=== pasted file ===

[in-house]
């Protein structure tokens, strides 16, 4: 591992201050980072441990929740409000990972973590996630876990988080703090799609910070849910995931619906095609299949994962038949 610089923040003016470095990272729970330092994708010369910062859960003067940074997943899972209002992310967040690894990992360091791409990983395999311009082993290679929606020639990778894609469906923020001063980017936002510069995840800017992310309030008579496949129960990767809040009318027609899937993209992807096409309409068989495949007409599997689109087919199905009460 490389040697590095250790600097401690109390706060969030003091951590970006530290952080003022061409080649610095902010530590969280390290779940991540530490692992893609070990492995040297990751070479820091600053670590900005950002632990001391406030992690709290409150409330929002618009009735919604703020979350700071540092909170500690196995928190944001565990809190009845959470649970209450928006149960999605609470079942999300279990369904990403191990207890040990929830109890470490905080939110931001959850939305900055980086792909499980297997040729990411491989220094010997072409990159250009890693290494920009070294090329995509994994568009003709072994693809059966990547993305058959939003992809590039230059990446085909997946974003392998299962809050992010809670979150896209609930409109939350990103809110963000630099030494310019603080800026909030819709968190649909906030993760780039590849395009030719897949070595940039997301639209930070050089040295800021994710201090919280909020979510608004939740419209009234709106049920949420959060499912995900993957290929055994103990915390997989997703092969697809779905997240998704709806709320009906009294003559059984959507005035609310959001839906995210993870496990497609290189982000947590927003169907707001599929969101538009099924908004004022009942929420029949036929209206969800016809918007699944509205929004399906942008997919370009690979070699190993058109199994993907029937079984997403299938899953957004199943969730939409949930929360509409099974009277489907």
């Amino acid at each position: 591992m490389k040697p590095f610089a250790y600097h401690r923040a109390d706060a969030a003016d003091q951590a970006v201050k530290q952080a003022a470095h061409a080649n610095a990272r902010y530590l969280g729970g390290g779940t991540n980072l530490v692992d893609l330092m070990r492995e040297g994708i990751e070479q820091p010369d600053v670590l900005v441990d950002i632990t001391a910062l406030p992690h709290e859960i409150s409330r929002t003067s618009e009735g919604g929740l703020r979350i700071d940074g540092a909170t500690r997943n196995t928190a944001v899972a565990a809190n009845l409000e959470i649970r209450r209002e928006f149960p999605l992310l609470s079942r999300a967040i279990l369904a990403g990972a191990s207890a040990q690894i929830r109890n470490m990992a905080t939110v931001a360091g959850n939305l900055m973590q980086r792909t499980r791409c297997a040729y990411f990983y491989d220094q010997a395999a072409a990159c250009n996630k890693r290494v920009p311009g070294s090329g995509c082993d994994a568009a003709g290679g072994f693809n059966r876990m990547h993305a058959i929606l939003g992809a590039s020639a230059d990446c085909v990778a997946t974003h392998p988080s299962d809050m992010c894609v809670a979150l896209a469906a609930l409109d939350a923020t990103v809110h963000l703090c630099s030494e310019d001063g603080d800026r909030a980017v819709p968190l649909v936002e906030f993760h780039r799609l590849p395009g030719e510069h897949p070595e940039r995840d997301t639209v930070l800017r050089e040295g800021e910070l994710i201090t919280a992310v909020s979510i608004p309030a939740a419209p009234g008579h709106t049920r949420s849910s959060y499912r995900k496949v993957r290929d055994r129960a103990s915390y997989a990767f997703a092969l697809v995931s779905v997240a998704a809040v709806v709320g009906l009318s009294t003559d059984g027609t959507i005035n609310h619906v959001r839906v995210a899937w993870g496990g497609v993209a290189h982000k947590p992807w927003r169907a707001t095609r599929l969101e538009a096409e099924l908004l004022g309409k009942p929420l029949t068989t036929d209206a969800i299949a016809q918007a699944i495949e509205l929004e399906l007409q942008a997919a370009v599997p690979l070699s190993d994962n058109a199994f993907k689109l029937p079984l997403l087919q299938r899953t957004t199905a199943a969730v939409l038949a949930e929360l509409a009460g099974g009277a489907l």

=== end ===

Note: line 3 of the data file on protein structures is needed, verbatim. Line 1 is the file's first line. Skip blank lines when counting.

């Amino acid at each position: 591992m490389k040697p590095f610089a250790y600097h401690r923040a109390d706060a969030a003016d003091q951590a970006v201050k530290q952080a003022a470095h061409a080649n610095a990272r902010y530590l969280g729970g390290g779940t991540n980072l530490v692992d893609l330092m070990r492995e040297g994708i990751e070479q820091p010369d600053v670590l900005v441990d950002i632990t001391a910062l406030p992690h709290e859960i409150s409330r929002t003067s618009e009735g919604g929740l703020r979350i700071d940074g540092a909170t500690r997943n196995t928190a944001v899972a565990a809190n009845l409000e959470i649970r209450r209002e928006f149960p999605l992310l609470s079942r999300a967040i279990l369904a990403g990972a191990s207890a040990q690894i929830r109890n470490m990992a905080t939110v931001a360091g959850n939305l900055m973590q980086r792909t499980r791409c297997a040729y990411f990983y491989d220094q010997a395999a072409a990159c250009n996630k890693r290494v920009p311009g070294s090329g995509c082993d994994a568009a003709g290679g072994f693809n059966r876990m990547h993305a058959i929606l939003g992809a590039s020639a230059d990446c085909v990778a997946t974003h392998p988080s299962d809050m992010c894609v809670a979150l896209a469906a609930l409109d939350a923020t990103v809110h963000l703090c630099s030494e310019d001063g603080d800026r909030a980017v819709p968190l649909v936002e906030f993760h780039r799609l590849p395009g030719e510069h897949p070595e940039r995840d997301t639209v930070l800017r050089e040295g800021e910070l994710i201090t919280a992310v909020s979510i608004p309030a939740a419209p009234g008579h709106t049920r949420s849910s959060y499912r995900k496949v993957r290929d055994r129960a103990s915390y997989a990767f997703a092969l697809v995931s779905v997240a998704a809040v709806v709320g009906l009318s009294t003559d059984g027609t959507i005035n609310h619906v959001r839906v995210a899937w993870g496990g497609v993209a290189h982000k947590p992807w927003r169907a707001t095609r599929l969101e538009a096409e099924l908004l004022g309409k009942p929420l029949t068989t036929d209206a969800i299949a016809q918007a699944i495949e509205l929004e399906l007409q942008a997919a370009v599997p690979l070699s190993d994962n058109a199994f993907k689109l029937p079984l997403l087919q299938r899953t957004t199905a199943a969730v939409l038949a949930e929360l509409a009460g099974g009277a489907l």